Publishing date: 28. 05. 2018 | Category: CURRENT, NEWS

PERMANENT HISTORICAL EXHIBITION: Centuries of Lendava

INVITATION

Gallery-Museum of Lendava
kindly invites you and your friends
to the opening of a permanent historical exhibition

Centuries of Lendava

which will be on Friday,
on 1st June 2018, at 7pm
on the Lendava castle.

THE EXHIBITION WILL BE PRESENTED BY:
Zoltán Lendvai Kepe, PhD
senior curator, author of the exhibition

THE EXHIBITION WILL BE OPENED BY:
Dubravko Baumgartner
Director of the Gallery-Museum Lendava


INVITATION GRAPHICS


An excerpt from the accompanying book that you can buy at the box office of the Lendava Castle:

Lyndvamuseum 12/4
Centuries of Lendava

Lyndva

The town of Lendava, known as the former Dolnja Lendava, stretches along the lower course of the River Mura, directly at the south-western foothills of the Zala hills, on the junction of the Hungarian, Slovenian and Croatian linguistic borders. The town and its surroundings belonged to Hungary and, after the Trianon Treaty, even this area was annexed to the Kingdom of Serbs, Croats and Slovenes. Throughout history, the name of the Lendava settlement can be found in different languages and forms: in Hungarian it was most often named Alsólendva, Alsólindva and Lindva; in Slovenian Dolnja Lendava or Lendava; in Croatian Donja Lendava; in German Unter Limbach; and in Latin Lyndwa Inferior. At the very beginning it is necessary to clarify that, for almost a millennium, two Lendavas existed, Dolnja Lendava, situated in the historic Zala County, and Gornja Lendava, situated in the historic Vas County. Dolnja Lendava, together with Gornja Lendava, which is found 50 kilometres to the northwest, was first renamed in 1934 and then again after the Second World War in 1952. Ever since then, Gornja Lendva has been known as Grad, Dolnja Lendava has been known as Lendava, Lendva in Hungarian.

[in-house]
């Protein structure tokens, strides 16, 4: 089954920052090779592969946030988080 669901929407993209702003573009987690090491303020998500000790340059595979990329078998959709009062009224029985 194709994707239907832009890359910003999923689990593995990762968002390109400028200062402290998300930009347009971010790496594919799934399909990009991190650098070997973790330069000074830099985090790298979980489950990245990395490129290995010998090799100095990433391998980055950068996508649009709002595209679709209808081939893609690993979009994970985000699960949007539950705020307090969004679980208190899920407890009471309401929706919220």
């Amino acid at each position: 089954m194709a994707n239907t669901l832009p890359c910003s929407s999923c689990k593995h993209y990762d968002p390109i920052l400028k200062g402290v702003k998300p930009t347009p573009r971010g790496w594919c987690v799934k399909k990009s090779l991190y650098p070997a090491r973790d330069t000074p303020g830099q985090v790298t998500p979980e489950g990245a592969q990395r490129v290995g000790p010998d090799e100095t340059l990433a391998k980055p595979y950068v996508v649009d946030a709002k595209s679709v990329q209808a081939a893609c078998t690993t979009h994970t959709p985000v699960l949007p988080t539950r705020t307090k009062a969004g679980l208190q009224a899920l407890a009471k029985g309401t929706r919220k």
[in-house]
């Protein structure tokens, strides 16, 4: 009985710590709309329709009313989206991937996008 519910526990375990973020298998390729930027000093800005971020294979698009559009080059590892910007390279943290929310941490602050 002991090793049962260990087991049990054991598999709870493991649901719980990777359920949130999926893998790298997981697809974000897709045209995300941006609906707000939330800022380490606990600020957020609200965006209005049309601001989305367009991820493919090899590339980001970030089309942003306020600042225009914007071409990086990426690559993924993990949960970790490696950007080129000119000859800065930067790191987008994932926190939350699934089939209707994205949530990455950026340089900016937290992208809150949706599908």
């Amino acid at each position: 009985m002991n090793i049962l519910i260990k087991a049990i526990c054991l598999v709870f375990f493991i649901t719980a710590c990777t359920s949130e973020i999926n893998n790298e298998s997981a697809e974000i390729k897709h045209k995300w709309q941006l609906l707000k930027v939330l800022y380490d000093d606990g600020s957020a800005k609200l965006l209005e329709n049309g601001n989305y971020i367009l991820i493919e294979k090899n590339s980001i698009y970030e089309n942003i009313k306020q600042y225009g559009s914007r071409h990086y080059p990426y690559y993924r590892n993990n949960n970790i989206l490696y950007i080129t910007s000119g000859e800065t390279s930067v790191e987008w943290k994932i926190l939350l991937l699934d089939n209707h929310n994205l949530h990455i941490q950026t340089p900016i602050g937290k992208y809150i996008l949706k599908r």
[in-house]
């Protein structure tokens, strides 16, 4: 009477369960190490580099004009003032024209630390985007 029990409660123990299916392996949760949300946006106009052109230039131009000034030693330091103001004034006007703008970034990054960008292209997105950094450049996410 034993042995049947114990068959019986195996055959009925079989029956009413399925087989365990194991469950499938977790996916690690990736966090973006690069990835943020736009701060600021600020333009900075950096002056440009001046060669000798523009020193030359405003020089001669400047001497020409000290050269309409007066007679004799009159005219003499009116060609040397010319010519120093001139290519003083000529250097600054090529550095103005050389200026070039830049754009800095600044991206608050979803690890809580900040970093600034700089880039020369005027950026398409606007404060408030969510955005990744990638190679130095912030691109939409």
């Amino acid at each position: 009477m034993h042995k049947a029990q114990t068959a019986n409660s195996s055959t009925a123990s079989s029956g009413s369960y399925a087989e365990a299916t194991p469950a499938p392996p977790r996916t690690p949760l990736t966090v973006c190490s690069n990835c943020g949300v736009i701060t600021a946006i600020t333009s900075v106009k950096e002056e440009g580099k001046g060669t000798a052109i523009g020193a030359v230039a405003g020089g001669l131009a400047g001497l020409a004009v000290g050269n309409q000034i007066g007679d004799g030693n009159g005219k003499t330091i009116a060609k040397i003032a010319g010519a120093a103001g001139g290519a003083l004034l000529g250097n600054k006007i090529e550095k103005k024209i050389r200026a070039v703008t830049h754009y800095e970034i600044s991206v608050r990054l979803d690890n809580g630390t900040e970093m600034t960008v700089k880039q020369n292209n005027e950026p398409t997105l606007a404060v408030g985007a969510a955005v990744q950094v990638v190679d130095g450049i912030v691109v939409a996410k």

The strategic significance of the settlement with its surroundings was mainly due to the fact that, even before then, there was a river crossing over the Mura, which is known for its strong currents. In ancient times, the province was part of the Roman Empire – part of the province of Upper Pannonia, known as Pannonia Superior. The famous ancient Amber Road cut through the land, from Italy through Pannonia to the Baltic. On the right and left banks of the River Mura, between two important towns in the province, Poetovia (Ptuj) and Savaria (Szombathely), two settlements were built, one was Halicanum (Sveti Martin na Muri) and the other Lygano (Alsólendva / Dolnja Lendava).

Zoltán Lendvai Kepe, PhD